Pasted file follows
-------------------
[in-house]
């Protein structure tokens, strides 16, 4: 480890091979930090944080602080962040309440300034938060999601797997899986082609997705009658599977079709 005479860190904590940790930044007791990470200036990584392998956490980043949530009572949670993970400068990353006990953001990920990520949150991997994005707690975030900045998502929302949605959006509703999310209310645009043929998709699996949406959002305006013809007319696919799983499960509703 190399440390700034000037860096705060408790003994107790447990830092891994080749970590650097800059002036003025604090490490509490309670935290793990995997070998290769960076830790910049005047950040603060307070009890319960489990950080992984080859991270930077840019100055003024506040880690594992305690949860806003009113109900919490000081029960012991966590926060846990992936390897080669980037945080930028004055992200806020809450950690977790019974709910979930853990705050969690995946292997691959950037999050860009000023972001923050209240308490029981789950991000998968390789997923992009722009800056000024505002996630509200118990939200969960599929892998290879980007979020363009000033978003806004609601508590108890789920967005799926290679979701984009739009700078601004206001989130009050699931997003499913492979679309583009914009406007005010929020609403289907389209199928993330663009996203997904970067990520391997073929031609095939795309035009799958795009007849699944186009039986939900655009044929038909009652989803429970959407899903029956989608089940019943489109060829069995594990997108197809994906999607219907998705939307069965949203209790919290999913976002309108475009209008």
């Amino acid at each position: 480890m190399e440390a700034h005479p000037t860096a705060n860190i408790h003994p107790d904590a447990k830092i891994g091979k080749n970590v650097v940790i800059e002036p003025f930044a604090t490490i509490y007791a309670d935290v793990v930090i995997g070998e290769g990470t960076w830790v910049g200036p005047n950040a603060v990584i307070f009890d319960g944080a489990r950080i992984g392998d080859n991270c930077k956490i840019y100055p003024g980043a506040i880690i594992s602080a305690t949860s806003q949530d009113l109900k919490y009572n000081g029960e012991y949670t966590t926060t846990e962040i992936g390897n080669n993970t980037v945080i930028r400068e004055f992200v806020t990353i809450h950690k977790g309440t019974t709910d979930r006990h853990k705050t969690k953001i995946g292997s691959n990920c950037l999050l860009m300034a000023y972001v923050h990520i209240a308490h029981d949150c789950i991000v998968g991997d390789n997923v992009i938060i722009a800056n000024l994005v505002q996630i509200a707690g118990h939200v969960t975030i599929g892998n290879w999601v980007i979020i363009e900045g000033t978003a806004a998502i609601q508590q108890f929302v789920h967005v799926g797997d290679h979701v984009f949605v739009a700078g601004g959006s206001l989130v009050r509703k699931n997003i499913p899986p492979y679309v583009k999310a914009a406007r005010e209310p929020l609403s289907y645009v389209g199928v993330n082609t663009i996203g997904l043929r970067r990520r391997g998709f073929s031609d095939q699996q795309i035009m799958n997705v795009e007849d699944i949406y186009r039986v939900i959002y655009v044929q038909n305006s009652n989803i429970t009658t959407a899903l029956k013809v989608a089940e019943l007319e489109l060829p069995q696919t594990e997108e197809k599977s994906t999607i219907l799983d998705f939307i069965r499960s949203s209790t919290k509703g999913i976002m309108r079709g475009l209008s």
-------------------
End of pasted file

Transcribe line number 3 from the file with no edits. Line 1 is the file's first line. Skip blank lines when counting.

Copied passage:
């Amino acid at each position: 480890m190399e440390a700034h005479p000037t860096a705060n860190i408790h003994p107790d904590a447990k830092i891994g091979k080749n970590v650097v940790i800059e002036p003025f930044a604090t490490i509490y007791a309670d935290v793990v930090i995997g070998e290769g990470t960076w830790v910049g200036p005047n950040a603060v990584i307070f009890d319960g944080a489990r950080i992984g392998d080859n991270c930077k956490i840019y100055p003024g980043a506040i880690i594992s602080a305690t949860s806003q949530d009113l109900k919490y009572n000081g029960e012991y949670t966590t926060t846990e962040i992936g390897n080669n993970t980037v945080i930028r400068e004055f992200v806020t990353i809450h950690k977790g309440t019974t709910d979930r006990h853990k705050t969690k953001i995946g292997s691959n990920c950037l999050l860009m300034a000023y972001v923050h990520i209240a308490h029981d949150c789950i991000v998968g991997d390789n997923v992009i938060i722009a800056n000024l994005v505002q996630i509200a707690g118990h939200v969960t975030i599929g892998n290879w999601v980007i979020i363009e900045g000033t978003a806004a998502i609601q508590q108890f929302v789920h967005v799926g797997d290679h979701v984009f949605v739009a700078g601004g959006s206001l989130v009050r509703k699931n997003i499913p899986p492979y679309v583009k999310a914009a406007r005010e209310p929020l609403s289907y645009v389209g199928v993330n082609t663009i996203g997904l043929r970067r990520r391997g998709f073929s031609d095939q699996q795309i035009m799958n997705v795009e007849d699944i949406y186009r039986v939900i959002y655009v044929q038909n305006s009652n989803i429970t009658t959407a899903l029956k013809v989608a089940e019943l007319e489109l060829p069995q696919t594990e997108e197809k599977s994906t999607i219907l799983d998705f939307i069965r499960s949203s209790t919290k509703g999913i976002m309108r079709g475009l209008s």